SANTA FE, N.M. — Ultimate Frisbee is often a game played by a group of friends who get together informally to chuck around a disc and have a good time.
But the sport has morphed into so much more.
Santa Fe now has a city-sponsored league that plays Thursdays at Fort Marcy Park. Registration is open through Thursday – the first game – but those interested in playing are encouraged to sign up sooner because team captains will divvy up players Monday based on a questionnaire that includes players’ experience.
The league, in its second season, is being organized by Steve Iliff, who played last year and got in the game in earnest while at Northern Colorado University.
“Our No. 1 goal is for everybody who signs up to have a good experience and come back the next year,” he said. “A big part of the league, too, is education, and introducing new people to the sport and teaching people about the sport. It’s a really fun game that combines the speed and athleticism of soccer with a lot of the throwing skills of football.”
In ultimate Frisbee, there are seven players per side and they work the disc down the field, scoring when a player catches it in the opposing end zone.
“Generally, it’s a fast-paced game with a lot of subbing,” Iliff said.
Last year, each team had 12-14 players per side, generally with five men and two women on field per team at a time.
Pick-up ultimate Frisbee has been around Santa Fe for some time, but a man named Mark Zuliani convinced the city to sponsor a league last year.
“He did a lot of the work to build interest,” Iliff said of Zuliani. “He did a lot of recruiting around town.”
The result was a league with enough players to fill out four squads, Iliff said.
When Zuliani’s work took him out of Santa Fe this summer, Iliff stepped up to continue moving the league forward.
“We’re hoping to grow it,” he said, adding that the optimum number of players is about 15 per team to give everybody ample rest periods while still providing enough playing time.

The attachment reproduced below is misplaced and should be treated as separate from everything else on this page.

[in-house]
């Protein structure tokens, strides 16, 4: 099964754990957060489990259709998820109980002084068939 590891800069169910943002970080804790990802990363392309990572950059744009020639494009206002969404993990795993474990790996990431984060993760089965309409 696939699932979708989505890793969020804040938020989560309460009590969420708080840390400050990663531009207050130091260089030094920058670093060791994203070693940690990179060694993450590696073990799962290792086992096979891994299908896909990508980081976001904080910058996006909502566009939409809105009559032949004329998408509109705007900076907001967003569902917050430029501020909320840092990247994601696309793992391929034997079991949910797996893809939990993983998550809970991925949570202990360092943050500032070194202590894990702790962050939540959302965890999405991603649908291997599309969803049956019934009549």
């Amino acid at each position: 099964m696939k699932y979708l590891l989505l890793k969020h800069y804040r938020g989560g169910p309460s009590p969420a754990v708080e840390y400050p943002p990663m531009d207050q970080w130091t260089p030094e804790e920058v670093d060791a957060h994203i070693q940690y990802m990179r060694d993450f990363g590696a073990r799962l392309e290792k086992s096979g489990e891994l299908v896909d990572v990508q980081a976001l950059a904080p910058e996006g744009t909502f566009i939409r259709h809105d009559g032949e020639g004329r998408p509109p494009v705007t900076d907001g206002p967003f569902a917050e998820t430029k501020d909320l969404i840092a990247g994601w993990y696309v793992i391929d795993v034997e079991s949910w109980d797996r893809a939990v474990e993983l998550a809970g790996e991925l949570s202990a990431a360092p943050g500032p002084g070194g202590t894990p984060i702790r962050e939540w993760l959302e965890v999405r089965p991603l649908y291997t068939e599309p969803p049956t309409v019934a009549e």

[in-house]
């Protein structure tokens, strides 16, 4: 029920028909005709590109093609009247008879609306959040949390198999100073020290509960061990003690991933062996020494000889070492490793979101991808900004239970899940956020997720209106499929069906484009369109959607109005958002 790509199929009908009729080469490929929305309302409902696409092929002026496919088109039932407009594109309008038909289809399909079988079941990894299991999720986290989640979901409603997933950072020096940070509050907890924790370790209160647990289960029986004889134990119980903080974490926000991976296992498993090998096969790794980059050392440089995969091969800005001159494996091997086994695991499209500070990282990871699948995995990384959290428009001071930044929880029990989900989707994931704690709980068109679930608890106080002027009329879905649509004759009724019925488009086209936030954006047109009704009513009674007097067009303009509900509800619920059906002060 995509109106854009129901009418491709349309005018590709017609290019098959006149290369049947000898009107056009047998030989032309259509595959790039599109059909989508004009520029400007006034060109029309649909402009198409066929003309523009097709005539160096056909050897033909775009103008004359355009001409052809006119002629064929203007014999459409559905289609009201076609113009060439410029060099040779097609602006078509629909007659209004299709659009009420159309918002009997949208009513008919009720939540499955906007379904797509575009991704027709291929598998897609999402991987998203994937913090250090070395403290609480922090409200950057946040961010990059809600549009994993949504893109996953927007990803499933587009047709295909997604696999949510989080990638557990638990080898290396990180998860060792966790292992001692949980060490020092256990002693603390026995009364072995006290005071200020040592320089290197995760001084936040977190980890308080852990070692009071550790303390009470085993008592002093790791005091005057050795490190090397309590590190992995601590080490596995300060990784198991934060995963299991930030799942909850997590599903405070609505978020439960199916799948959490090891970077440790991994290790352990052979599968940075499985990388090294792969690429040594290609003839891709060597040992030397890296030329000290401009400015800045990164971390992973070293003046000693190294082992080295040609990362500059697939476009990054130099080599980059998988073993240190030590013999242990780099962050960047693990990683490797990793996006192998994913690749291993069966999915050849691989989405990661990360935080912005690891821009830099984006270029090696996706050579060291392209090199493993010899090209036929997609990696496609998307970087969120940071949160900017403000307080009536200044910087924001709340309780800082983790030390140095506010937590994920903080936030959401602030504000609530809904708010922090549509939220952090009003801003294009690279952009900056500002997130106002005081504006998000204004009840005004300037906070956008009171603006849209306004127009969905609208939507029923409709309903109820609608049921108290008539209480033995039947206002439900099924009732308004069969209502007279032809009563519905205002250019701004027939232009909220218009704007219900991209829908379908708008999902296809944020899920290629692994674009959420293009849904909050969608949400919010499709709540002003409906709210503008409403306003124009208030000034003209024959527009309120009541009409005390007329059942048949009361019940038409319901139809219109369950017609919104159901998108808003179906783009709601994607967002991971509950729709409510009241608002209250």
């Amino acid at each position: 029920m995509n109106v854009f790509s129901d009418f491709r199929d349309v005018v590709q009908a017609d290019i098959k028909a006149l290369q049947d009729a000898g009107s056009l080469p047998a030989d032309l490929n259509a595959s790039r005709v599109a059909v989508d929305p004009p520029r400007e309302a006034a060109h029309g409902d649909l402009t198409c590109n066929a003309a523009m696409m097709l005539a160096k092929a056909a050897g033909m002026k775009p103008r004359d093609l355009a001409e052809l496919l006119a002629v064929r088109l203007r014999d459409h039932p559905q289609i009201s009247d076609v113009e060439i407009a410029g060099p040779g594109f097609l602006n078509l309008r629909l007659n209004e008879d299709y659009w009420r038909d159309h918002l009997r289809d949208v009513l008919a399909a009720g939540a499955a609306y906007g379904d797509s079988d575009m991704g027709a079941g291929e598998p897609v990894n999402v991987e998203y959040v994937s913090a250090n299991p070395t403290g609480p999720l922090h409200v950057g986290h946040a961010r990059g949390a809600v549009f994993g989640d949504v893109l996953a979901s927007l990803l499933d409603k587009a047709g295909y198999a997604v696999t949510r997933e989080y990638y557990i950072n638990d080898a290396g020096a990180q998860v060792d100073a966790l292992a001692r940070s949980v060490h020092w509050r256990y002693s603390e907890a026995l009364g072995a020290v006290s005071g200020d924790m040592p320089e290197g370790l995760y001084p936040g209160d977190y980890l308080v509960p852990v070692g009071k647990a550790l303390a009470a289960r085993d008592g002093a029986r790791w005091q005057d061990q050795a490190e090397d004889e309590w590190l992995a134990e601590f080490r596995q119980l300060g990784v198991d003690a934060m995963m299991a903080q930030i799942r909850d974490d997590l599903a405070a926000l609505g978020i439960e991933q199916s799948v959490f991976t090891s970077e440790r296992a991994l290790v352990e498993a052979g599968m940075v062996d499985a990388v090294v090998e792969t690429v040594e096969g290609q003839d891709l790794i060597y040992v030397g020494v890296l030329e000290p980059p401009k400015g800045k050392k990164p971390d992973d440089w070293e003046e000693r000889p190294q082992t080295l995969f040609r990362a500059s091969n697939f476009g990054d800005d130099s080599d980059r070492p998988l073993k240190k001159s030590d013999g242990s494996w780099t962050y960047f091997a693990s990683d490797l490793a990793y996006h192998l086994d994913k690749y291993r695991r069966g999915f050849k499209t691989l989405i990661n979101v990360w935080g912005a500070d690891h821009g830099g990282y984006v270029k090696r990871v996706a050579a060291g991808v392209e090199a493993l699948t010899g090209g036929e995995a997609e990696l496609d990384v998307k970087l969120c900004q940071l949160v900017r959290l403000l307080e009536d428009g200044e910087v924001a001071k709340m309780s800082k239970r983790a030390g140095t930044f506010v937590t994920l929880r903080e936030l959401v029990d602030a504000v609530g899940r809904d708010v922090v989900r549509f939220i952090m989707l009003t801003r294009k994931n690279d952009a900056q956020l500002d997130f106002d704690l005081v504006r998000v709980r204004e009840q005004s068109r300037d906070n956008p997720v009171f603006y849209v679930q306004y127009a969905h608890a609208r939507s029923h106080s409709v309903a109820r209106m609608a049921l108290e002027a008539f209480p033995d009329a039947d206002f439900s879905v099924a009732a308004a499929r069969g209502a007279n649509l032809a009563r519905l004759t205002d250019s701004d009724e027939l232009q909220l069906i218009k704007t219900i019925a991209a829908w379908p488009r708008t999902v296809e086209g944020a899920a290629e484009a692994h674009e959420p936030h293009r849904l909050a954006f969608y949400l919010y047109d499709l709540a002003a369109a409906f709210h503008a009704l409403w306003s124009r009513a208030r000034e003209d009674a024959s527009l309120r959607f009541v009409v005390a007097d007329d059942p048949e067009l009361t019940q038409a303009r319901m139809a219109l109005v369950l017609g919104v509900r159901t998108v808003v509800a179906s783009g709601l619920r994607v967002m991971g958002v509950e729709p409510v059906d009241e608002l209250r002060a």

“We want to continue to keep building it and get the word out,” Iliff said. “Some people have played in leagues in other places that they loved – they’re the die-hards that will seek it out – and others who have done it in the past and haven’t necessarily gone seeking it but would like to play again.”
Although tall, fast players who throw and catch have an advantage, any level of player is welcome, he said.
“It doesn’t have contact, so there’s not as many injures as soccer, football or basketball,” Iliff said. “People can sign up as individuals or with friends, and then we basically do a survey of their past experience and how they would rate themselves, and use that to draft teams, try to make them as a equal as possible.”
While the idea is to provide a fun experience, one player from last year said it was a bit too competitive for her.
“It was way too competitive to my skill level,” Patricia Rosacker said. “The players are experienced and hard-core. I enjoyed it. I enjoyed the exercise. I learned a little about the game.
“I think most of those people play on a regular basis. Players were way too experienced and hard-core for someone coming off the street. I will not do it again.”
Still, regardless of a person’s ability or experience, there’s plenty to be gained, Iliff said.
“It’s a great social activity; it’s a very social sport,” he said. “It emphasizes getting to know other people and the spirit of the game. It’s self-refereed. Each player is responsible for calling their own fouls and out of bounds. If there is a dispute, players are encouraged to work it out in the spirit of the game.”
The idea is not necessarily to win, but to have fun and get better, Iliff said.
“It’s a chummy sport. Winning isn’t everything, you just want high-quality play,” he said. “We generally encourage people to hang out afterwards. That happens a lot. It’s a great way to get to know people if you’re new to town.”